Genomic analysis of circadian clock-, light-, and growth-correlated genes reveals PHYTOCHROME-INTERACTING FACTOR5 as a modulator of auxin signaling in Arabidopsis

Nozue, Harmer, and Maloof 2011, Plant Physiology;156/1/357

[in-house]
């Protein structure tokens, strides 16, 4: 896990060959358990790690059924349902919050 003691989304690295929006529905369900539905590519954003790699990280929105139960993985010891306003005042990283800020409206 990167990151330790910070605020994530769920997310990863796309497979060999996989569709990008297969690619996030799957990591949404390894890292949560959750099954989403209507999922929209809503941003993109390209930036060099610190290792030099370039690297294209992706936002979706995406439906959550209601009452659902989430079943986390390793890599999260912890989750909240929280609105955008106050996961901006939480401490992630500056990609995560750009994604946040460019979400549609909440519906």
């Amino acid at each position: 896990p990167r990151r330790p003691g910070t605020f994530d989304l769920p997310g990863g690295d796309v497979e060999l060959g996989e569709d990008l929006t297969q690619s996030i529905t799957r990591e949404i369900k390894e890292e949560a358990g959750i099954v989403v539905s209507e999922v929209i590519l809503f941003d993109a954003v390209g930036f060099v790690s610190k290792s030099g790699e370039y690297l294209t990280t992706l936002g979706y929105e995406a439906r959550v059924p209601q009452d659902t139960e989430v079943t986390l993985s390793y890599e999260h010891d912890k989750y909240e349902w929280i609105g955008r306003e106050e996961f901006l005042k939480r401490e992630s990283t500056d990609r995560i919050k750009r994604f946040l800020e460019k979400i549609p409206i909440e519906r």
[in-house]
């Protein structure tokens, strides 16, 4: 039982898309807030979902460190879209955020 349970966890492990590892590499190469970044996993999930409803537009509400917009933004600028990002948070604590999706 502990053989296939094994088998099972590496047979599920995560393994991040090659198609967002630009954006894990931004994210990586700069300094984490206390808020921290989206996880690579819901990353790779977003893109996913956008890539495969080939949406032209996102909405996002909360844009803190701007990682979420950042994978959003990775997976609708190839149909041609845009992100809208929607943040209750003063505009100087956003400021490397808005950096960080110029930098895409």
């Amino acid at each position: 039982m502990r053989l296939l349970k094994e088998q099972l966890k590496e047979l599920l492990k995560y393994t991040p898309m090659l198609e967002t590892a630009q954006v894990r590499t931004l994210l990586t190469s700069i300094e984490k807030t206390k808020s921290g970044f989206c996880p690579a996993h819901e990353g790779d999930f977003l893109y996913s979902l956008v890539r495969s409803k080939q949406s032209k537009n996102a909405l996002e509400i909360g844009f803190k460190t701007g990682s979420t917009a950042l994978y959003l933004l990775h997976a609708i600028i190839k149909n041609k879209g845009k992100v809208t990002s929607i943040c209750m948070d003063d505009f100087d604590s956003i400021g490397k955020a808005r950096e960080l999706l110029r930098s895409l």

Plants exhibit daily rhythms in their growth, providing an ideal system for the study of interactions between environmental stimuli such as light and internal regulators such as the circadian clock. We previously found that two basic loop-helix-loop transcription factors, PHYTOCHROME-INTERACTING FACTOR4 (PIF4) and PIF5, integrate light and circadian clock signaling to generate rhythmic plant growth in Arabidopsis (Arabidopsis thaliana). Here, we use expression profiling and real-time growth assays to identify growth regulatory networks downstream of PIF4 and PIF5. Genome-wide analysis of light-, clock-, or growth-correlated genes showed significant overlap between the transcriptomes of clock-, light-, and growth-related pathways. Overrepresentation analysis of growth-correlated genes predicted that the auxin and gibberellic acid (GA) hormone pathways both contribute to diurnal growth control. Indeed, lesions of GA biosynthesis genes retarded rhythmic growth. Surprisingly, GA-responsive genes are not enriched among genes regulated by PIF4 and PIF5, whereas auxin pathway and response genes are. Consistent with this finding, the auxin response is more severely affected than the GA response in pif4 pif5 double mutants and in PIF5-overexpressing lines. We conclude that at least two downstream modules participate in diurnal rhythmic hypocotyl growth: PIF4 and/or PIF5 modulation of auxin-related pathways and PIF-independent regulation of the GA pathway.